Wednesday, July 26, 2023

Socialites, Terrorism and Movie Stars -- the 1906 43 Fifth Avenue


photo by Beyond My Ken

General Lloyd S. Bryce was a former U.S. Representative and the owner of The North American Review.  His mansion on the northeast corner of Fifth Avenue and 11th Street sat within one of Manhattan's most exclusive residential neighborhoods in 1894.  On April 13 that year, The New York Times published his letter to the editor, in which he railed against a proposal of a street car on Fifth Avenue.

Like many of his affluent neighbors, however, he soon abandoned the neighborhood, moving far north into a lavish mansion at 1025 Fifth Avenue near 83rd Street.  Developer W. E. Finn demolished the Bryce residence in 1903 and hired architect Henry Andersen to design a high-end, 11-story apartment building on the site.  His plans, filed in April that year, projected the construction cost at $375,000--almost $13 million in 2023 terms.

No. 43 Fifth Avenue was completed two years later.  Andersen's ebullient Beaux Arts design reflected the Parisian architecture that would have been so familiar to the building's well-to-do residents.  Two double-height Scamozzi columns with carved swags gave drama to the rusticated base and entrance.  The six-story mid-section was clad in red brick and trimmed in limestone.  Frothy carvings and bowed metal bays with swirling iron railings added to the French motif.  The top level took the form of a steep, three-story mansard, its roofline serrated by chimney tops and dormers.  

photo by Beyond My Ken

Each of the sprawling ten-room apartments included maids rooms, a parlor, library, drawing room, and three baths.  An advertisement said they were "of the highest order" and that the "location is one of the most desirable in town."  In 1909 annual rents ranged from $3,000 to $4,500, or about $12,000 per month for the more expensive in today's money.  

Most residents appeared in Dau's New York Blue Book of society, like Mrs. Ottavian Fabbricotti, her daughter the widowed Annina Kingsley, and the Bernard M. Ewing family, all here in 1907.  The New York Times said of Annina Kingsley, "She has a home in Italy, where she spends much of her time."  Her husband, H. S. Kingsley, had died in 1907 "leaving her wealthy."  The Ewing's country home Maple Tree Farm was in Wyckoff, New Jersey.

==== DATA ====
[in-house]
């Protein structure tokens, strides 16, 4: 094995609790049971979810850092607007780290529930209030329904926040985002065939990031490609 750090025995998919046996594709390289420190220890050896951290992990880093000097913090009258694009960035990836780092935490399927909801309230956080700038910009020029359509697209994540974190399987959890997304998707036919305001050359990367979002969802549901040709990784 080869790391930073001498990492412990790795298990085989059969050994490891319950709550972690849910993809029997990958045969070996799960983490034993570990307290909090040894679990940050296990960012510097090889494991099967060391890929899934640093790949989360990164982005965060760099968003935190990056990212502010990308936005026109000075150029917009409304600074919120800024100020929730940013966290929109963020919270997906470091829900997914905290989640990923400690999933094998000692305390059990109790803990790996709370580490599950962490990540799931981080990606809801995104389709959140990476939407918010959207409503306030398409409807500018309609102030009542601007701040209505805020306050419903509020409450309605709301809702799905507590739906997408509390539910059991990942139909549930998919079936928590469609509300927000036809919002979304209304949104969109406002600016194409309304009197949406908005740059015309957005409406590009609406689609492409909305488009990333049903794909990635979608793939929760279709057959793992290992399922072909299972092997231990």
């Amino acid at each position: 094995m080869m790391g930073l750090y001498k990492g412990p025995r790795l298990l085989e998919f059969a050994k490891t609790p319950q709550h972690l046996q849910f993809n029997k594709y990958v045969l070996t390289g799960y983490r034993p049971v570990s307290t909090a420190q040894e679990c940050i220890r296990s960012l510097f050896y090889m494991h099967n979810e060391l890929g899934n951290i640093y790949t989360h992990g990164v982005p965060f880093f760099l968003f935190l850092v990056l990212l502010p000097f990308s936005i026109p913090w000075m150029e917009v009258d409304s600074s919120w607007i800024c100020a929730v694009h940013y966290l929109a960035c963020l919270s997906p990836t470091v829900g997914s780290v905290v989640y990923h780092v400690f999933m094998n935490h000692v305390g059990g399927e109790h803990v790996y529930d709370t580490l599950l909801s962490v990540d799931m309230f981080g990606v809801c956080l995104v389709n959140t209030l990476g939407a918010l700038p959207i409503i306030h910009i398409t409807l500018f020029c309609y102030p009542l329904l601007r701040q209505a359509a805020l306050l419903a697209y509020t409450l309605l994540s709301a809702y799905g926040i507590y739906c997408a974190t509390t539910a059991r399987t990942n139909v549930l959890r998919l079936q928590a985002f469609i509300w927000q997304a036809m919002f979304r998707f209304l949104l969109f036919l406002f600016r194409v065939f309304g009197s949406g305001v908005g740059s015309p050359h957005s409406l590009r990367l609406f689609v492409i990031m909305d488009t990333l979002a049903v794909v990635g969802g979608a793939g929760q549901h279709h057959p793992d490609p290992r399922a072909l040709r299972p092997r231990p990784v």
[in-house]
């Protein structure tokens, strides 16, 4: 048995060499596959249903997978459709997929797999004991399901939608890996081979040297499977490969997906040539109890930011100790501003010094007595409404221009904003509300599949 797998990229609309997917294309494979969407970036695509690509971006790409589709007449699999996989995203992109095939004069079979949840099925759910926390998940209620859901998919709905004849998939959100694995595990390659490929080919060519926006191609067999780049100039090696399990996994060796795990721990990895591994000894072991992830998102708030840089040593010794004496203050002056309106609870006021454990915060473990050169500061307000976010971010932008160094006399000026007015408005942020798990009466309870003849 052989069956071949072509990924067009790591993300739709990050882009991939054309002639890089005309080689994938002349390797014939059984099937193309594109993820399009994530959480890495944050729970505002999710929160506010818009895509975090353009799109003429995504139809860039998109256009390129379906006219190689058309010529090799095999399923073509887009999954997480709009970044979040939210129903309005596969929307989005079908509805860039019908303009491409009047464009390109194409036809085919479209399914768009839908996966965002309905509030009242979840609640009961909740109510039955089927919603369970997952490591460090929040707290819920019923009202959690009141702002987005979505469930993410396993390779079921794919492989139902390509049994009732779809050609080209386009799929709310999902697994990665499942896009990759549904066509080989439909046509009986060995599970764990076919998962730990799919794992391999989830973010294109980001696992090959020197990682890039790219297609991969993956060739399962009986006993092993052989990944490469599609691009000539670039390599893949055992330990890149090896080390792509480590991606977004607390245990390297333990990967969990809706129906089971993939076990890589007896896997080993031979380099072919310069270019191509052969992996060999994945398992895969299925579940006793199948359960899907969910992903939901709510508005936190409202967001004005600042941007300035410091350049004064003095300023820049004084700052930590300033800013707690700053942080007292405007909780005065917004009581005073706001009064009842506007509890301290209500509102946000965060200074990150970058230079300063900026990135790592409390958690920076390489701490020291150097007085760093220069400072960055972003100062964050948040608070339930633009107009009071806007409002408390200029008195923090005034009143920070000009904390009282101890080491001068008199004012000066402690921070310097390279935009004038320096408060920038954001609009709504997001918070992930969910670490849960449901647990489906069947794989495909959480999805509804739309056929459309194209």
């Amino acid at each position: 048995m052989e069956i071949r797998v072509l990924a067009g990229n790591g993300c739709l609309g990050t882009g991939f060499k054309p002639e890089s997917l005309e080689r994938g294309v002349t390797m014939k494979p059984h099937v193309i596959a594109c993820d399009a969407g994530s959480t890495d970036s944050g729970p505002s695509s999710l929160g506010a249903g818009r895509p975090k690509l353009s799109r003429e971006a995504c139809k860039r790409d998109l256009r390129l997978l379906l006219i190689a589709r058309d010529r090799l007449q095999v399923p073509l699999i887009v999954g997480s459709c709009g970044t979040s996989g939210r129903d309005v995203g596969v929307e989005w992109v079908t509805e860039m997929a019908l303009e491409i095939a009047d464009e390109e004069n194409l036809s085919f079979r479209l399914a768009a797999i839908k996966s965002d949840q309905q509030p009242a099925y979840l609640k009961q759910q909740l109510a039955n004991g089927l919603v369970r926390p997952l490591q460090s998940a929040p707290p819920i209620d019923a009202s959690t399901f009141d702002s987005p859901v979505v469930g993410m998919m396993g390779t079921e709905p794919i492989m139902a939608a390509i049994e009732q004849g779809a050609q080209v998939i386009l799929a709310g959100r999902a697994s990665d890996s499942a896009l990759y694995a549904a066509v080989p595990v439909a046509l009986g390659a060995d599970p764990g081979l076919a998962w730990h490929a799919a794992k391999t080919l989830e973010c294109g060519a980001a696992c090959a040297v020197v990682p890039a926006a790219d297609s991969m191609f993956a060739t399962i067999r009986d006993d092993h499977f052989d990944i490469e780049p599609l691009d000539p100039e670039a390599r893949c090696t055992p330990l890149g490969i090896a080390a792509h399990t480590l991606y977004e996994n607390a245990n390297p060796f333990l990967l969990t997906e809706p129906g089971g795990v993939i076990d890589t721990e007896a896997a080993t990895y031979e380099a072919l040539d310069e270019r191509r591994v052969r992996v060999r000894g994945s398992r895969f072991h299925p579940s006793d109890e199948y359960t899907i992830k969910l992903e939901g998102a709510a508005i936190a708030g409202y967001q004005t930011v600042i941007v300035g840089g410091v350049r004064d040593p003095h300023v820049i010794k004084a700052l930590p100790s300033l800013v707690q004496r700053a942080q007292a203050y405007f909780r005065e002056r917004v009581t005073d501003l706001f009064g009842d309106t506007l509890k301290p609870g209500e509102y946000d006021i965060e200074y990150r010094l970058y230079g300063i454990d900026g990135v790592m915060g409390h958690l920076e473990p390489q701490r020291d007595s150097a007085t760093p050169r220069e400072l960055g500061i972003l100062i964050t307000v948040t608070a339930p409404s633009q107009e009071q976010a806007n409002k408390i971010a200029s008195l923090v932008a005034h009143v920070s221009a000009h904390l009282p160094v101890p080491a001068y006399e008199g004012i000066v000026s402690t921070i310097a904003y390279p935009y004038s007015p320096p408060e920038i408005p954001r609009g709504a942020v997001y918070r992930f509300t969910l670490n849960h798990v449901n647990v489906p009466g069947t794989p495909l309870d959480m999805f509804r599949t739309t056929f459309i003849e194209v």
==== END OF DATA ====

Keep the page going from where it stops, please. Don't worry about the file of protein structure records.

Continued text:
Gustavus Town Kirby and his wife, the former Wilhelmine Stewart Claflin were among the original residents.  The couple were married in the Church of the Ascension, almost directly across Fifth Avenue, on June 21, 1906.  The mansion of Wilhelmine's parents was nearby at 15 Washington Square North. 

Gustavus Town Kirby, Report of the American Olympic Committee, 1920 (copyright expired) 

Born in Philadelphia in 1874, Kirby held a law degree from Columbus University.  While a student there, he had organized a committee to send athletes to the 1896 Summer Olympics.  That passion never left dimmed.  He would be a member of every United States Olympic Committee from 1896 to 1956, chairman of the Intercollegiate Association of Amateur Athletics of America from 1896 to 1928, and in 1911 he was appointed president of the Amateur Athletic Union.

Wilhelmine, in the meantime, was more socially inclined.  On September 9, 1911, for instance, The New York Times reported she "gave a theatre party last night for her debutante sister, Miss Agnes Claflin, followed by a supper at her home, 43 Fifth Avenue."

photograph by Beyond My Ken

Socialite sisters Irene and Alice Lewisohn were residents by 1912.  They women involved themselves in worthy causes, and that year were members of the Japan Society, organized to "promote friendly relations between the United States and Japan."  Since 1905 they had been highly involved with the Henry Street Settlement.  In 1912 they organized the Dramatic Club, which presented cutting edge plays, and the following year funded the $60,000 construction costs of the Neighborhood Playhouse at 466 Grand Street.

The wealth of the building's residents was evidenced on March  7, 1912 when Annina Kingsley reported the theft of jewelry from a bureau drawer.  The New York Times reported, "She was sure that some one had gone to the jewel bag and taken a number of pieces of great value."  And, indeed, they were valuable.  She listed a pin "set with fifty-eight diamonds, one of them a very large stone which she valued at $5,000," two large "diamond drops" valued at $10,000, a gold and diamond necklace worth $6,000, and several other pieces.  The total amount stolen would translate to more than $1.25 million today.